Rico Fabello, Parañaque City:I really wouldn’t know. I haven’t bought it; I have no plan of buying it either.

Lady Justice is not blindfolded

Eufrocino Linsangan, Isabela: I didn’t believe it before, but from what I hear, read and see, I can only agree. In this country, the lady that symbolizes justice is not blindfolded.

Chris Navarro, Las Piñas City: In most cases, yes.

Justice is for the rich

Germi Sison, Cabanatuan City: That justice is for sale is true, but not so rampant. However, our judicial system is somehow designed for the rich and the influential. Wealthy litigants can get smart, expensive lawyers to win cases against poor opponents who can at best hire only so-so lawyers. That is not justice for sale but just the same, money talks. Those in power can easily draw support from VIPs that can influence court decisions. One of the flaws in our judicial system is the confrontational and antagonistic approach to justice that puts poor litigants at a disadvantage. It could be in the system, where justice is misconstrued as being sold or decided under duress, but not outright for sale.

Ian Roy Gerna, Borongan City: Absolutely. Justice in our country is just for people who can afford to buy biased judgment. It may be in the millions, for as long as they get what they want.

Bob Morales, Oroquieta City: Yes, Virginia, justice is for sale in our country. Look at our jails; only the poor are there. The big criminals are called “honorable”.

Love of money is the root of all evil

Felmar Rowell Singco, Northern Samar: One needs only observe the many fees demanded by government agencies and the high costs of litigation in our country to surmise that justice is for sale here. If only lawyers, judges, prosecutors, and government officials would understand and heed these words from the Holy Bible, then they will truly understand the true concept of justice, judgment, and money: “A wicked man taketh a gift (bribe) out of the bosom to pervert the ways of judgment” (Proverbs 17:23); and “Thou shalt not wrest judgment; thou shalt not respect persons, neither take a gift (bribe): for a gift doth blind the eyes of the wise, and pervert the words of the righteous” (Deuteronomy 16:19). Verily, the love of money is the root of all evil in this country, from the President herself down to the municipal officials.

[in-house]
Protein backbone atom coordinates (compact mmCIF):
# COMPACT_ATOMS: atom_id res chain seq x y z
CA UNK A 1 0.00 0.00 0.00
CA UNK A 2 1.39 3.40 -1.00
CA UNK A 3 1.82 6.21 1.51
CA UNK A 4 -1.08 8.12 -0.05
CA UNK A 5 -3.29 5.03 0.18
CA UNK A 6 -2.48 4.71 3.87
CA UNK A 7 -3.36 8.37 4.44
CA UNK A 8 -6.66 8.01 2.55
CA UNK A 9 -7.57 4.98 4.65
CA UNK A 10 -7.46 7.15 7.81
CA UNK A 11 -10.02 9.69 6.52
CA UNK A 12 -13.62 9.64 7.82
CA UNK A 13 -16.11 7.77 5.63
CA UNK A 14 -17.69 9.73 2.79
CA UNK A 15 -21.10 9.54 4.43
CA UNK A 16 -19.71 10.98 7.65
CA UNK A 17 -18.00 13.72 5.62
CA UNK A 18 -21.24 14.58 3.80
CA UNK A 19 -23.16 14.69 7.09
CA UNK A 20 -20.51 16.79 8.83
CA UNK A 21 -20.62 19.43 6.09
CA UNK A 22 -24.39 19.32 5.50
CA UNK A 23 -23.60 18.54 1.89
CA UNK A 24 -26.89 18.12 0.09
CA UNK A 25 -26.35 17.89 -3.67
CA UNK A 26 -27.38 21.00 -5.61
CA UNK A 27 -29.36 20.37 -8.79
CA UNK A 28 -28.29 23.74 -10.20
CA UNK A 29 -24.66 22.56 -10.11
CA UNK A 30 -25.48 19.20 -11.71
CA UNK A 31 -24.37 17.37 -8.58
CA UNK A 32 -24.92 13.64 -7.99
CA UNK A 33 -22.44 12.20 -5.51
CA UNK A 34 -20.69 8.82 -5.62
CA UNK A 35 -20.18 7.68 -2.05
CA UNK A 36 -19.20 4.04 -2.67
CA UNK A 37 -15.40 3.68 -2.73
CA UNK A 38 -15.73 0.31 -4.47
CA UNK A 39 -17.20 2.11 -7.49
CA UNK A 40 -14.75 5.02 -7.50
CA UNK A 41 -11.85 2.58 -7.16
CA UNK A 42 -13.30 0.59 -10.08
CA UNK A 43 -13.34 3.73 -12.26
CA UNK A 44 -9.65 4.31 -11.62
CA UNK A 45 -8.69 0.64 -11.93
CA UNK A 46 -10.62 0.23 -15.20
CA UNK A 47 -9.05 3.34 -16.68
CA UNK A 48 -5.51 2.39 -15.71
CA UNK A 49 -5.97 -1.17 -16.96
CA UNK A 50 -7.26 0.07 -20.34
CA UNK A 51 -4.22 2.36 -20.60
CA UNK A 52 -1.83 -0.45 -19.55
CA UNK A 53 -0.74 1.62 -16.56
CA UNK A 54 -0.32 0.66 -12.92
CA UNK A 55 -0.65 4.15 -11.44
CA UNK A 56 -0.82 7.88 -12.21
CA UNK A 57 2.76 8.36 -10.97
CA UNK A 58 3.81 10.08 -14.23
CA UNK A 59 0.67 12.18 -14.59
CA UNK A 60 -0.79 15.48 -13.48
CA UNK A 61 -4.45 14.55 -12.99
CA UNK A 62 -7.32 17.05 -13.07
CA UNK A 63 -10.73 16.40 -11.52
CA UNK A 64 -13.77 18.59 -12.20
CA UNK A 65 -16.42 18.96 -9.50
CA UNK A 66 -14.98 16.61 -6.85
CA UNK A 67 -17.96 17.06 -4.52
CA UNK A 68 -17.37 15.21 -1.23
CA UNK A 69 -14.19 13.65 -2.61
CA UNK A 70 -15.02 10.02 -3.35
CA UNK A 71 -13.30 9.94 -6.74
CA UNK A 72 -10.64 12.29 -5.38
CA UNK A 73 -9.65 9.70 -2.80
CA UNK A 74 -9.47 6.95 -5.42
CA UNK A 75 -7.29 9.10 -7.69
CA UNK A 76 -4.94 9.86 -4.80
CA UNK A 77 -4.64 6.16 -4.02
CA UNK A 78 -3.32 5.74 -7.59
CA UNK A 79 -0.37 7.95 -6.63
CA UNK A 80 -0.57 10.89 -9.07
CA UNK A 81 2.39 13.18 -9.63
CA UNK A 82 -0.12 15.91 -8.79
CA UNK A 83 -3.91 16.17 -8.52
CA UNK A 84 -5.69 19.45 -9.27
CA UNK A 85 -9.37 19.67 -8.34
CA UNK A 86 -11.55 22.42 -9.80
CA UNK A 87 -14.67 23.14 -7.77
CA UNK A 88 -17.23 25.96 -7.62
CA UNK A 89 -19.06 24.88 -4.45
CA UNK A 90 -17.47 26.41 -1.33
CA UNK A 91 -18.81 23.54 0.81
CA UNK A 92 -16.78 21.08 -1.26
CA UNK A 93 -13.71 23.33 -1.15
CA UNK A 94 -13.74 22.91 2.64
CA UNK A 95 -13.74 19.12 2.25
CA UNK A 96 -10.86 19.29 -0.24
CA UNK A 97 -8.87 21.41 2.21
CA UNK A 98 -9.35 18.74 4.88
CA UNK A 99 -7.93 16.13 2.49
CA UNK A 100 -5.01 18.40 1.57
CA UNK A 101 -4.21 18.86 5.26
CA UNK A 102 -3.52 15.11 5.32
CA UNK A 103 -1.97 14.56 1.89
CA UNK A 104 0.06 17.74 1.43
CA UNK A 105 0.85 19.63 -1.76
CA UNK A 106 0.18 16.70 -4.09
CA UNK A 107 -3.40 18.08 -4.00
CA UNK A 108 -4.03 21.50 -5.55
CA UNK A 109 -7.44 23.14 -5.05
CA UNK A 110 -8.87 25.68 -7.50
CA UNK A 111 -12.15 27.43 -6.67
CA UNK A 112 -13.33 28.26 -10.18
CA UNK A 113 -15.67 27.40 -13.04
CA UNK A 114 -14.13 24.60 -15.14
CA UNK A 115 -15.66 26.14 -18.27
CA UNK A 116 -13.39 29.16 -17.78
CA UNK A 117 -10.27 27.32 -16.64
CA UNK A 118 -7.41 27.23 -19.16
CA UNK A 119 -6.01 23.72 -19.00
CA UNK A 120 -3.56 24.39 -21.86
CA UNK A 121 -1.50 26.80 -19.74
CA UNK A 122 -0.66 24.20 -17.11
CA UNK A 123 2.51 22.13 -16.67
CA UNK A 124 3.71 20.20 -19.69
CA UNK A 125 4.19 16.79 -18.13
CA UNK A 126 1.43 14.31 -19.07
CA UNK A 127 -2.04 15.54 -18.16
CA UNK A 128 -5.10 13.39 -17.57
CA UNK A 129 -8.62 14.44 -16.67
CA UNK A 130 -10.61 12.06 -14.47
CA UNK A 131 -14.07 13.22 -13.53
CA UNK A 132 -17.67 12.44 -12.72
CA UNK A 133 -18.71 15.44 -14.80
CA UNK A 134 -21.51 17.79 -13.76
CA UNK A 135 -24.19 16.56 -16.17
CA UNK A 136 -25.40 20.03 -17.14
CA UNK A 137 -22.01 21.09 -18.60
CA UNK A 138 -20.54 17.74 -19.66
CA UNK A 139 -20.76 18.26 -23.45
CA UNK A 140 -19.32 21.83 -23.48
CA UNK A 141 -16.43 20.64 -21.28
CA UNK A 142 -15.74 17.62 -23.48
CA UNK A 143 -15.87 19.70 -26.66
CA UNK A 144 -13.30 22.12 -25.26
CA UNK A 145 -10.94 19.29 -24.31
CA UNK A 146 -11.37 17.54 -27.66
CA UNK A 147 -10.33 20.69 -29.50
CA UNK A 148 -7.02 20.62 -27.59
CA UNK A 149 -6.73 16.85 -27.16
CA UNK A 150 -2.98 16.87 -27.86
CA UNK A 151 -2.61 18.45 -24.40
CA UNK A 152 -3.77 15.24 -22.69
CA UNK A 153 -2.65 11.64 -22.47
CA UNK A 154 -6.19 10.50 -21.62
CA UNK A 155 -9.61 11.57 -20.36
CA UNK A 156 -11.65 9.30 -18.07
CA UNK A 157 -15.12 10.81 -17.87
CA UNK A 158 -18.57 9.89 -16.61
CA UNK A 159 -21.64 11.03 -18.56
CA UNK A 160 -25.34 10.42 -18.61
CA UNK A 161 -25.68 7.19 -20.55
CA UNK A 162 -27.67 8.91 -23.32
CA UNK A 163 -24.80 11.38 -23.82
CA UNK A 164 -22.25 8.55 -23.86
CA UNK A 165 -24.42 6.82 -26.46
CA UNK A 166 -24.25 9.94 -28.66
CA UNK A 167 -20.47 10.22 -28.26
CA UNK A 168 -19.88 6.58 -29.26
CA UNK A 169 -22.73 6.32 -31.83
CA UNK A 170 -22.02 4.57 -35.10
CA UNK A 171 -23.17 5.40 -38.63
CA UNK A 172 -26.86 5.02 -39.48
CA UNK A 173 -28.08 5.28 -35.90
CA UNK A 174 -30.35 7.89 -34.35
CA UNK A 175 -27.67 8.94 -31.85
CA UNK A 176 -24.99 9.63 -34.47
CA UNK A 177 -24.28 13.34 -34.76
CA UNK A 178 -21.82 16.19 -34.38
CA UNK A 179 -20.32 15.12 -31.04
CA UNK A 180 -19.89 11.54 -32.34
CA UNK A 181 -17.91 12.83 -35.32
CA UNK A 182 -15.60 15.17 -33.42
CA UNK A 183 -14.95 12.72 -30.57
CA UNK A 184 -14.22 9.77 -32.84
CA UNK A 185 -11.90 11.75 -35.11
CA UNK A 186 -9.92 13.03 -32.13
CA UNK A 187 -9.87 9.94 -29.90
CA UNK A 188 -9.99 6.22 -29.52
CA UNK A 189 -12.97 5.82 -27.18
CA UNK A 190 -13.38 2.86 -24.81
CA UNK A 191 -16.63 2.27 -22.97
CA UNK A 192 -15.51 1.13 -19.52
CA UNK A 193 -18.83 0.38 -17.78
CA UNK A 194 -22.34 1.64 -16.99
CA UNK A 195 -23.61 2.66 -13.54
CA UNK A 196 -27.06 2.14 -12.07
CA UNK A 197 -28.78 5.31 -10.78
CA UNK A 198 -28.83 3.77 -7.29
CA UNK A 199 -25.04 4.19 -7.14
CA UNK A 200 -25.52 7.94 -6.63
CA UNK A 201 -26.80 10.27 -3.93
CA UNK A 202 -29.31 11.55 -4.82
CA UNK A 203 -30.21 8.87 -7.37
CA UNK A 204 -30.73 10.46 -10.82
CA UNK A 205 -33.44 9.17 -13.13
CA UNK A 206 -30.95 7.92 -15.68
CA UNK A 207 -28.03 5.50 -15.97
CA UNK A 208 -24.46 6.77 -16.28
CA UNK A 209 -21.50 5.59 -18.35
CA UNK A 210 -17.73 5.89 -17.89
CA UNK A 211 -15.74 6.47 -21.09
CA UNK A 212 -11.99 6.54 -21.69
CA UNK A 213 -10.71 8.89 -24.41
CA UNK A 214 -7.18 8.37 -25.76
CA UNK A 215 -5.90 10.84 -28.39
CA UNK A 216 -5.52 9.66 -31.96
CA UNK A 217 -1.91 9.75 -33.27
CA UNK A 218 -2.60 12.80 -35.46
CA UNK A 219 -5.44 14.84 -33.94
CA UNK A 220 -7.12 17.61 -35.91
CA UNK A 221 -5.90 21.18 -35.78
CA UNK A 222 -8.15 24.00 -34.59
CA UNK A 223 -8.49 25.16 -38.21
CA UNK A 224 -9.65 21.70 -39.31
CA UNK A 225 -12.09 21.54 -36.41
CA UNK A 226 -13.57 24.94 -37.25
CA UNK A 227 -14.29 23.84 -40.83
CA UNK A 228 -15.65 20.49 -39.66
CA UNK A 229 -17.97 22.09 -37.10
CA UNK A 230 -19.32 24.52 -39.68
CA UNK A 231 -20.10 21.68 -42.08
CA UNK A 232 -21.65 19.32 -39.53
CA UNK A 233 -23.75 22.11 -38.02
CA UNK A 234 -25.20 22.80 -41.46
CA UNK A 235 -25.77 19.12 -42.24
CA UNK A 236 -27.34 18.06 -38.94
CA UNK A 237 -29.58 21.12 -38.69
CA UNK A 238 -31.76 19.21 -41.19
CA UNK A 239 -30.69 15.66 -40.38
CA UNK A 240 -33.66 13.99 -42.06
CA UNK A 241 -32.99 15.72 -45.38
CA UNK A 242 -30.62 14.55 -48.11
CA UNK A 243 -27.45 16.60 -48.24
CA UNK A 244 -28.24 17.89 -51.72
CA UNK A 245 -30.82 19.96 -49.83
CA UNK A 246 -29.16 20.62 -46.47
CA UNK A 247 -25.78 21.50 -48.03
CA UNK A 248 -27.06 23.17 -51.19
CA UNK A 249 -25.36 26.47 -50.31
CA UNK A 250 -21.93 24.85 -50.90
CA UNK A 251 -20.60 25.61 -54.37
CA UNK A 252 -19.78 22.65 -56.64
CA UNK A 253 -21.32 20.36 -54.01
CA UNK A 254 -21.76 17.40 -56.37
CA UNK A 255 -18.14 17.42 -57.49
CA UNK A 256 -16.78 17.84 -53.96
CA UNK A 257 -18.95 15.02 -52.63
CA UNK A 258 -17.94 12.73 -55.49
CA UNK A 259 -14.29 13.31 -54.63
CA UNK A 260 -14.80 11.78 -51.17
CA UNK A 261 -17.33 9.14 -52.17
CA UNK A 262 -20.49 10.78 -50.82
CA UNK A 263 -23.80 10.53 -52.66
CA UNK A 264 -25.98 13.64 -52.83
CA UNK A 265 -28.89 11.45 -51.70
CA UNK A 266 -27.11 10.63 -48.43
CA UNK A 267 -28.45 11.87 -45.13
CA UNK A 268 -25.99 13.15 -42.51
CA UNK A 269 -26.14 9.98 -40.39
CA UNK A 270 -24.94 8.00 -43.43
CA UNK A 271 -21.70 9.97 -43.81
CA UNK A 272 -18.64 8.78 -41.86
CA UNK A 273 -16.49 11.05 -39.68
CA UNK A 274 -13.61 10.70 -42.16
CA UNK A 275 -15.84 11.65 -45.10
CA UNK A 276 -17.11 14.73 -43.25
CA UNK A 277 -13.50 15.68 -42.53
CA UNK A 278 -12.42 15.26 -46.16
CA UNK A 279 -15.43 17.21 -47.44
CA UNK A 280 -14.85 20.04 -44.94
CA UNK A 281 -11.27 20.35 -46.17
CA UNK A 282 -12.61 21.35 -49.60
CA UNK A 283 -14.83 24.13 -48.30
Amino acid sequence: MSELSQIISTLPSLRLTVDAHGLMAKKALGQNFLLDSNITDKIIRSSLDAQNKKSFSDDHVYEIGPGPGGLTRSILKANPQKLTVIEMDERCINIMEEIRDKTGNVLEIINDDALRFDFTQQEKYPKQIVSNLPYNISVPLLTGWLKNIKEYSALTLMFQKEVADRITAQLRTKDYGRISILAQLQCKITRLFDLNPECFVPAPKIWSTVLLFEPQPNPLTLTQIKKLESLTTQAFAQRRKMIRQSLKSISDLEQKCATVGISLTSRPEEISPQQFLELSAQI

I hope not

Marlone Ramirez, Dubai: The famous US President George Washington said, “The administration of justice is the firmest pillar of government.” I hope justice is not for sale in the Philippines because this will lead to the disintegration of government. We need to do something to change the image of the justice system in the country and make it more credible to Filipinos. Indeed, it would be very alarming if citizens resort to violence rather than subscribing to the rule of law.

Views expressed in this section do not necessarily reflect the editorial position of The STAR. The STAR does not knowingly publish false information and may not be held liable for the views of readers exercising their right to free expression. The publication also reserves the right to edit contributions to this section as it sees fit.